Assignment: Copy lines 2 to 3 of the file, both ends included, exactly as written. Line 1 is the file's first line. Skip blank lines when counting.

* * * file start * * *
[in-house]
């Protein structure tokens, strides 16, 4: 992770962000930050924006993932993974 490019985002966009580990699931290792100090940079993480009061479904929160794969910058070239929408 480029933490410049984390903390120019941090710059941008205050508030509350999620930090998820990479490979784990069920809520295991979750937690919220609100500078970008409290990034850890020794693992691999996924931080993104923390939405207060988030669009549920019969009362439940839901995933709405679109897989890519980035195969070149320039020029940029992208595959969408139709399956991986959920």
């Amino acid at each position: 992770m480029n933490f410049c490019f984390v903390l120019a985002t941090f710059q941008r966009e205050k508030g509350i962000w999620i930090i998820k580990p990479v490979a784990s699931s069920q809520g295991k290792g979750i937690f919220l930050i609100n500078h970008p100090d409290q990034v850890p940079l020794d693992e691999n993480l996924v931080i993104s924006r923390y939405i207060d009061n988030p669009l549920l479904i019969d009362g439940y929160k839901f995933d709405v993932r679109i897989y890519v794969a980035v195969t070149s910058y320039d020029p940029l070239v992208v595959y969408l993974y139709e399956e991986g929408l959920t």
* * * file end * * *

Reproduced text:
């Protein structure tokens, strides 16, 4: 992770962000930050924006993932993974 490019985002966009580990699931290792100090940079993480009061479904929160794969910058070239929408 480029933490410049984390903390120019941090710059941008205050508030509350999620930090998820990479490979784990069920809520295991979750937690919220609100500078970008409290990034850890020794693992691999996924931080993104923390939405207060988030669009549920019969009362439940839901995933709405679109897989890519980035195969070149320039020029940029992208595959969408139709399956991986959920």
């Amino acid at each position: 992770m480029n933490f410049c490019f984390v903390l120019a985002t941090f710059q941008r966009e205050k508030g509350i962000w999620i930090i998820k580990p990479v490979a784990s699931s069920q809520g295991k290792g979750i937690f919220l930050i609100n500078h970008p100090d409290q990034v850890p940079l020794d693992e691999n993480l996924v931080i993104s924006r923390y939405i207060d009061n988030p669009l549920l479904i019969d009362g439940y929160k839901f995933d709405v993932r679109i897989y890519v794969a980035v195969t070149s910058y320039d020029p940029l070239v992208v595959y969408l993974y139709e399956e991986g929408l959920t």